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New Order and ProgressDevelopment and Democracy in Brazil$
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Ben Ross Schneider

Print publication date: 2016

Print ISBN-13: 9780190462888

Published to Oxford Scholarship Online: June 2016

DOI: 10.1093/acprof:oso/9780190462888.001.0001

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Understanding Recent Dynamics of Earnings Inequality in Brazil

Understanding Recent Dynamics of Earnings Inequality in Brazil

Chapter:
(p.187) 8 Understanding Recent Dynamics of Earnings Inequality in Brazil
Source:
New Order and Progress
Author(s):

Francisco H. G. Ferreira

Sergio P. Firpo

Julian Messina

Publisher:
Oxford University Press
DOI:10.1093/acprof:oso/9780190462888.003.0008

The Gini coefficient of labor earnings in Brazil fell by 20 percent between 1995 and 2012, from 0.5 to 0.4. The decline was even larger by other measures, with the 90-10 percentile ratio falling by almost 40 percent. Although the conventional explanation of falling returns to education did play a role, substantial reductions in the gender, race, and spatial wage gaps, conditional on human capital and institutional variables, explain the lion's share of the decline in earnings inequality. Lower male, white, urban, and southeast wage premia, alongside lower formal-informal wage gaps, account for 6.3 of the 10-Gini-point difference between 1995 and 2012. Although rising minimum wages contributed to the decline during 2003-2012, they had no such effect during 1995-2003.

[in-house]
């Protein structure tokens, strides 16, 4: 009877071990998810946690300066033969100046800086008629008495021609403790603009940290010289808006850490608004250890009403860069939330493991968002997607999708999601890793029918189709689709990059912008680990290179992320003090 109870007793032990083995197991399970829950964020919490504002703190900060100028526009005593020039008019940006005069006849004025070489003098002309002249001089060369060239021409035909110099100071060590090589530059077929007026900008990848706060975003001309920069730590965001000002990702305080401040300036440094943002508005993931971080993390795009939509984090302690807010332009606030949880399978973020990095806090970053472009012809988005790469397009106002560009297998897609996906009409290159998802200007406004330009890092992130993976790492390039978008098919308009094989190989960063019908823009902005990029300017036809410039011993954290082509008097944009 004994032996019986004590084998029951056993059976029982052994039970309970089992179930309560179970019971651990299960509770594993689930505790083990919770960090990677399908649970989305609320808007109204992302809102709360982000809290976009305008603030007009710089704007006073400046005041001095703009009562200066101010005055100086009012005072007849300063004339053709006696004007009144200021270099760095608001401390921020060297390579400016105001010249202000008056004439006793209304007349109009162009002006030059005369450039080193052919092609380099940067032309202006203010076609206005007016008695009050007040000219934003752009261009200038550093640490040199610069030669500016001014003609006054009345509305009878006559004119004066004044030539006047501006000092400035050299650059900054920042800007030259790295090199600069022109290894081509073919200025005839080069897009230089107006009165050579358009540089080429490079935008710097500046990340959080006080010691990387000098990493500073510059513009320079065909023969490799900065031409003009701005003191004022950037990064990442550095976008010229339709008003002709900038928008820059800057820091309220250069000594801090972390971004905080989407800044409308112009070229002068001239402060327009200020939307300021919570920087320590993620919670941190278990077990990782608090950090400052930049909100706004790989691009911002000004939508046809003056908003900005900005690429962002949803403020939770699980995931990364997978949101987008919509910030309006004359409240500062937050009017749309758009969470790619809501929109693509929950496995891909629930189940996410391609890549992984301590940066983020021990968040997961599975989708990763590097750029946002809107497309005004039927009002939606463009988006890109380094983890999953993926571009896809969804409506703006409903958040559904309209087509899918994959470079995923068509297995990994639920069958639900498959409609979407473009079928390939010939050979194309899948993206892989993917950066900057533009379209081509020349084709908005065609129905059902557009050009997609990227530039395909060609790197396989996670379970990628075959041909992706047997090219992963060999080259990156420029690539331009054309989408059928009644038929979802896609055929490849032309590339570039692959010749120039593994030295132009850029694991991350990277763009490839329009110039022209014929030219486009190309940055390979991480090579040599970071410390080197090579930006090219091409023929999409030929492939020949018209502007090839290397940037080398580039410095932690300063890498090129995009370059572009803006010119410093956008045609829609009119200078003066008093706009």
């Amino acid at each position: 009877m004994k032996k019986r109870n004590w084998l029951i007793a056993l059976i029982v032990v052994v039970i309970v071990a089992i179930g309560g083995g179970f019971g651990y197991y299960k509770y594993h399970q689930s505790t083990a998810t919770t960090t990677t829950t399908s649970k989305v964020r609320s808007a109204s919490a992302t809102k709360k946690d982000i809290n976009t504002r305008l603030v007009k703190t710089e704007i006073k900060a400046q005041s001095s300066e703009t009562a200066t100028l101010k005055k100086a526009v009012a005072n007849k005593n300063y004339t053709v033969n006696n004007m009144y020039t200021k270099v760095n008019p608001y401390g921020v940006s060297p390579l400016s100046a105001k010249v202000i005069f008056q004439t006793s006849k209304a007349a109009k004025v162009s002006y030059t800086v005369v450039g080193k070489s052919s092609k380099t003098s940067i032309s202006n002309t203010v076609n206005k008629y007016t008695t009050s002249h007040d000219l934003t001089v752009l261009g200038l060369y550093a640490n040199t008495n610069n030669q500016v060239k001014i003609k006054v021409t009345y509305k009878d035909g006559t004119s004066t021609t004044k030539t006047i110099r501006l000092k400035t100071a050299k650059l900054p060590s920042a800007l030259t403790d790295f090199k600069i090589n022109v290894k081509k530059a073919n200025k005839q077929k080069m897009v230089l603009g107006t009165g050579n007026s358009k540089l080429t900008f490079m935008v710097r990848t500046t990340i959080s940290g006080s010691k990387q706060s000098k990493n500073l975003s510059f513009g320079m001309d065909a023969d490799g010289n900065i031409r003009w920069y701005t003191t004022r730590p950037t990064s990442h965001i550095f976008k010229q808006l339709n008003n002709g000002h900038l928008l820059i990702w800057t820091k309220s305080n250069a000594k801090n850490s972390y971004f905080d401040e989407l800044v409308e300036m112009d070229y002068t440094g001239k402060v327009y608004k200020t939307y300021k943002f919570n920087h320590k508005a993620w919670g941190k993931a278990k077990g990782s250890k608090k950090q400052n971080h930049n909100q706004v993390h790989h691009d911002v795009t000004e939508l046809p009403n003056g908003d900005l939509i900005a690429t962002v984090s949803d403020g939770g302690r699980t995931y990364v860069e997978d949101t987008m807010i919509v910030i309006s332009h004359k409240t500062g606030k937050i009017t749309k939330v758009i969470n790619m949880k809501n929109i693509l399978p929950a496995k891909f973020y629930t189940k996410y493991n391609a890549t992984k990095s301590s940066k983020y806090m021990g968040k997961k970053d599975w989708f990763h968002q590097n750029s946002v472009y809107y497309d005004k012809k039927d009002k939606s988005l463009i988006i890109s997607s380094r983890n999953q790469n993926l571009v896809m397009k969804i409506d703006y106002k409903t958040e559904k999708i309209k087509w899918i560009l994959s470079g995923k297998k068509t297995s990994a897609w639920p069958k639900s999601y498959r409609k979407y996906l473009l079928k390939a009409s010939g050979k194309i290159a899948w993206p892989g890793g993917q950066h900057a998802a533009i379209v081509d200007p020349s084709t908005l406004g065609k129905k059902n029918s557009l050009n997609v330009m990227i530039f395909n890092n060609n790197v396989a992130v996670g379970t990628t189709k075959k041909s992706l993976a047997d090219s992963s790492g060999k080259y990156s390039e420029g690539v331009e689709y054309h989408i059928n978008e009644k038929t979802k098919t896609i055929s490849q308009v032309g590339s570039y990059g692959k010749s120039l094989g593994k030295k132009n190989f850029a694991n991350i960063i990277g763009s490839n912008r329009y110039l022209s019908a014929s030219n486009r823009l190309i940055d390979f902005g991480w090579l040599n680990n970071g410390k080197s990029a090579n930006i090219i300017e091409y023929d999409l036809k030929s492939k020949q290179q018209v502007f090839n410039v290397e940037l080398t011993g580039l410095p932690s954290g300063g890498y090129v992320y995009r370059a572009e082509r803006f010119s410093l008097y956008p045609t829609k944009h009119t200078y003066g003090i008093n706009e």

Keywords:   earnings inequality, Brazil, RIF regressions, wage gap, Gini coefficient

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